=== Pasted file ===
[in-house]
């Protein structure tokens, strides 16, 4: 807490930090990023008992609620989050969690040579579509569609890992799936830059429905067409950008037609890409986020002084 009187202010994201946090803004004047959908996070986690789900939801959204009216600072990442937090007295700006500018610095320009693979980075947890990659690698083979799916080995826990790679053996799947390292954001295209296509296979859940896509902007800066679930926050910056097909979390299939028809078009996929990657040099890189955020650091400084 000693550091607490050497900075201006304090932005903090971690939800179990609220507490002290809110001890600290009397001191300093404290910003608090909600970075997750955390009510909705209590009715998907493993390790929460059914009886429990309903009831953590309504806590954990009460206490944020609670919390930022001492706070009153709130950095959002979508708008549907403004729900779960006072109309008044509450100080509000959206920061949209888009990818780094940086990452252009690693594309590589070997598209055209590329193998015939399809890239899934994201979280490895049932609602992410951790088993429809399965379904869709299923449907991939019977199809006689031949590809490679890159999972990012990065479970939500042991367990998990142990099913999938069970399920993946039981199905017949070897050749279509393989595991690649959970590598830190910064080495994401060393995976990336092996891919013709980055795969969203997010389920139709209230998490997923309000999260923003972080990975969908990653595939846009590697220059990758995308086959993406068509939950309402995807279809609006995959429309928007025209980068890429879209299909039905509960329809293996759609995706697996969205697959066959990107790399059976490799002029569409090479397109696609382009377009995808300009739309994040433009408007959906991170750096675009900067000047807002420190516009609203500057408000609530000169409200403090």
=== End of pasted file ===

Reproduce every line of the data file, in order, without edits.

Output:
[in-house]
């Protein structure tokens, strides 16, 4: 807490930090990023008992609620989050969690040579579509569609890992799936830059429905067409950008037609890409986020002084 009187202010994201946090803004004047959908996070986690789900939801959204009216600072990442937090007295700006500018610095320009693979980075947890990659690698083979799916080995826990790679053996799947390292954001295209296509296979859940896509902007800066679930926050910056097909979390299939028809078009996929990657040099890189955020650091400084 000693550091607490050497900075201006304090932005903090971690939800179990609220507490002290809110001890600290009397001191300093404290910003608090909600970075997750955390009510909705209590009715998907493993390790929460059914009886429990309903009831953590309504806590954990009460206490944020609670919390930022001492706070009153709130950095959002979508708008549907403004729900779960006072109309008044509450100080509000959206920061949209888009990818780094940086990452252009690693594309590589070997598209055209590329193998015939399809890239899934994201979280490895049932609602992410951790088993429809399965379904869709299923449907991939019977199809006689031949590809490679890159999972990012990065479970939500042991367990998990142990099913999938069970399920993946039981199905017949070897050749279509393989595991690649959970590598830190910064080495994401060393995976990336092996891919013709980055795969969203997010389920139709209230998490997923309000999260923003972080990975969908990653595939846009590697220059990758995308086959993406068509939950309402995807279809609006995959429309928007025209980068890429879209299909039905509960329809293996759609995706697996969205697959066959990107790399059976490799002029569409090479397109696609382009377009995808300009739309994040433009408007959906991170750096675009900067000047807002420190516009609203500057408000609530000169409200403090």